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Topic Review (Newest First)
03-24-2013 02:35 PM
sbutler Like I said....I got shafted. Steve
03-24-2013 11:31 AM
Coodeville I took one of my machines to the mechanic and he only charged me 100 bucks to clean and adjust everything. Well worth it.
03-17-2013 06:04 PM
DanTwoLakes Wow, that's too bad. You're doing the right thing, though, by just chalking it up to experience and moving on.
03-17-2013 05:28 PM
sbutler Boy Guys, this went South in a hurry. Ended up in one of the biggest cuss fights over a phone I have ever been involved in. This guy is crazy, enough so that I carry my gun EVERYWHERE with me. I think it's time to just write off the screwing I got and stay out of prison. He works on contract for the store owner and he says he is not responsible for this nut. Moovin' on. Steve
03-11-2013 12:27 PM
DanTwoLakes The 255 RB-3 ( I have one) has a large bobbin and is self oiling, but is otherwise pretty much just like the 226R. Don't know how the guy could have looked at the machine without blowing out all that crap. "Air intakes"? No such thing on a sewing machine. A sewing machine is never starved for air like an engine could be. That would be like a fishing reel being starved for air.
03-11-2013 12:12 PM
sbutler Thanks Dan, I made another mistake.... machine is a Consew 255RB-3, if that matters. I pulled the end cover off the motor and it had two handfuls of carpet fiber in it. I am not exagerating on the amount. The air intakes were also full. I took a lot of pictures of this. I am going to the owner and ask for all my money back because I don't think he touched it other than to clean the outside of the machine. Thanks, Again
03-11-2013 09:38 AM
DanTwoLakes The top thread will always feel tighter than the bobbin thread because it is going through a lot more places than the bobbin thread. You will only feel slight resistance from the bobbin thread when you pull it out. When you actuate the knee lift or raise the foot manually, it releases the tension disks on the upper tension to allow you to pull thread out easier. Don't try to pull thread through the machine without doing one of those two things. Yeah, the guy sounds like he hosed you on the check-up.
You can replace the clutch motor that is on the machine now with a servo motor and do it yourself, but you may need a slightly different belt. My recommendation is the Sew Quiet 5000, which sells for around $200 with free shipping.
03-11-2013 08:16 AM
sbutler One more thing, I downloaded the operator's manual and it said the thread, I assume bobbin and main spool, should have equal pressure. I can barely pull the main thread. Is this something else I can tell the owner that was not done? Thanks, guys.
03-11-2013 08:12 AM
sbutler Well....tried to sew a scrap piece with my Consew 225 that I just paid $389 to have serviced. Besides all the trash inside of the door on the left, the door was so loose it was about to fall off. He didn't even attempt to tighten it. There was no signs of fresh oil in there either. I told him I was a complete novice and would like a variable speed motor put on like one that my brother had put on his machine. He assured me it wasn't necessary. I assumed the stock one would start slow and speed up with pressure on the foot plate. Boy was I wrong! This thing runs wide open, which is way too fast for me. Machine is going back to the store owner so he can see what I am talking about and hopefully understand my request for at least half of my money back.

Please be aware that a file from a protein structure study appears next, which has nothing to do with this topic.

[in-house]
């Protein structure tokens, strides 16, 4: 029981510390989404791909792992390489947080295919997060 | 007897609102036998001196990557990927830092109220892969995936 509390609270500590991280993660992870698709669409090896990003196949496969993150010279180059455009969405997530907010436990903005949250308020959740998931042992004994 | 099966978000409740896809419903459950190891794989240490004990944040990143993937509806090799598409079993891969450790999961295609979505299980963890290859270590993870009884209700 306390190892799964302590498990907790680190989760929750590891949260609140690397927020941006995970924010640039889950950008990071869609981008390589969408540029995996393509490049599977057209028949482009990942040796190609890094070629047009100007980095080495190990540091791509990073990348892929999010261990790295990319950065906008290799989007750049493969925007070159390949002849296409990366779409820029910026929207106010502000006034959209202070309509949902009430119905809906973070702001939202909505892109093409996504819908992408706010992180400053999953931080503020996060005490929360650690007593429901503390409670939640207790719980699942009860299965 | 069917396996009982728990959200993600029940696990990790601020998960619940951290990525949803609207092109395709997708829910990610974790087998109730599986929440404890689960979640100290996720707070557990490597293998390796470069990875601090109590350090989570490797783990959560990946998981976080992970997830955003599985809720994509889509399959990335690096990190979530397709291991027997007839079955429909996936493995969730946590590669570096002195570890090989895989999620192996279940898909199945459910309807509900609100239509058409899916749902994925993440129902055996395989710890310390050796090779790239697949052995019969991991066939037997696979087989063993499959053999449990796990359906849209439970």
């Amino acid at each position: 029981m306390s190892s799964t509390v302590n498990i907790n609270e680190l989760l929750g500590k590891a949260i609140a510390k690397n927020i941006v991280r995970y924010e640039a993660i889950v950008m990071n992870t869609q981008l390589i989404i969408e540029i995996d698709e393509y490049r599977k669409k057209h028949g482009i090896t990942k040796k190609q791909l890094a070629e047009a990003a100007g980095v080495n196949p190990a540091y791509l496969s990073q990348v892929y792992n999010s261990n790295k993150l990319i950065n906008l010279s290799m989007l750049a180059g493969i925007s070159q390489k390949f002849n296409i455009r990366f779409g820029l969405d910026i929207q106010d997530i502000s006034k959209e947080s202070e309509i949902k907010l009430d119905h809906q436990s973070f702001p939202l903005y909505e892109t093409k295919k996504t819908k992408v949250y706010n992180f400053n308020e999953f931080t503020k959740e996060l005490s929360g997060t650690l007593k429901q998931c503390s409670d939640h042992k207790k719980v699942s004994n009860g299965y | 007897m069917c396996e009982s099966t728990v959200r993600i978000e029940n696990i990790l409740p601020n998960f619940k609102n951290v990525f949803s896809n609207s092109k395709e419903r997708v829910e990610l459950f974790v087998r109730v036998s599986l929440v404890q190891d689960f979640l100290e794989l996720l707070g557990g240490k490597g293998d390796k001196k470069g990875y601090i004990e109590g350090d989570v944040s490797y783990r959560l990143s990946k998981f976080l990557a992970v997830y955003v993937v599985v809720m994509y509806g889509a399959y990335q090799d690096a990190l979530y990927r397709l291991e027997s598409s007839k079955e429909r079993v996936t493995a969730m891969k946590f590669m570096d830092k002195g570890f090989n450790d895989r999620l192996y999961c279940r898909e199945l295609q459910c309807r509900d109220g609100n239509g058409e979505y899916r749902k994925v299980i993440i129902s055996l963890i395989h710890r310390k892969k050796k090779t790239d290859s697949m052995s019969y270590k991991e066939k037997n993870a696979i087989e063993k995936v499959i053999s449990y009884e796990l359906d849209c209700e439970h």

03-04-2013 09:04 PM
sbutler Well guys, picked up my Consew 225 from the repairman. He told me it sews like a dream the tune of 389.00 which included rebuilding the control box on the motor. The outside was cleaned up and looked nice but when I opened the door on the left of the machine, it looked like it had not been touched. I would have at least blown the carpet fabric remnants out. Looked on the back of the machine, under the lip portion and it still had carpet residue up in the crack. It was used to sew floor mats in a former life. Live and learn I guess. I did buy 4 packs of 10 needles in an assortment of sizes, two spools of thread and two boxes of pre-wound bobbins. Ready to give it a try. I appreciate your help and look forward to more schooling from the forum. Steve
02-27-2013 07:39 PM
duh57 I knew thats what you needed. I used to have a repairman stop by about every 6 months for about 10 years, thats how I learned to repair and set the timing on any machine , so always ask him questions. Glad Dan and I could help
02-27-2013 03:17 PM
Fast Jimmy

So I had timing belt installed and my machine looked over and adjusted by a repairman who's main job is maintaining machines for an industrial sewing manufacturer. He was kind enough to walk me through the whole process and described everything he was doing and why it needed to be that way. Then he ran some test samples and showed me what adjustments affected the stitches and how it affected them. It was well worth the effort to find this guy and well worth the cost. Now I can try to sew. Fast Jimmy
02-24-2013 03:56 PM
sbutler I'll let you know how it turns out. The guy does good work,( from references), so I hope everything works out. We will see how the "port and polish" works out. Ha Ha. Steve
02-24-2013 10:53 AM
Fast Jimmy

Well, I've found a repairman that makes service calls and he'll be in town next week and will look my 111W155 over and put the timing belt on for me. He says he's worked on this model before and sounded knowledgeable.
Thanks for the advice. Fast Jimmy
02-22-2013 04:32 PM
duh57 I have never heard of port and polish in a sewing machine, but some times they will polish the Hook so there is no burrs and sharp places on the Hook and thread guides.
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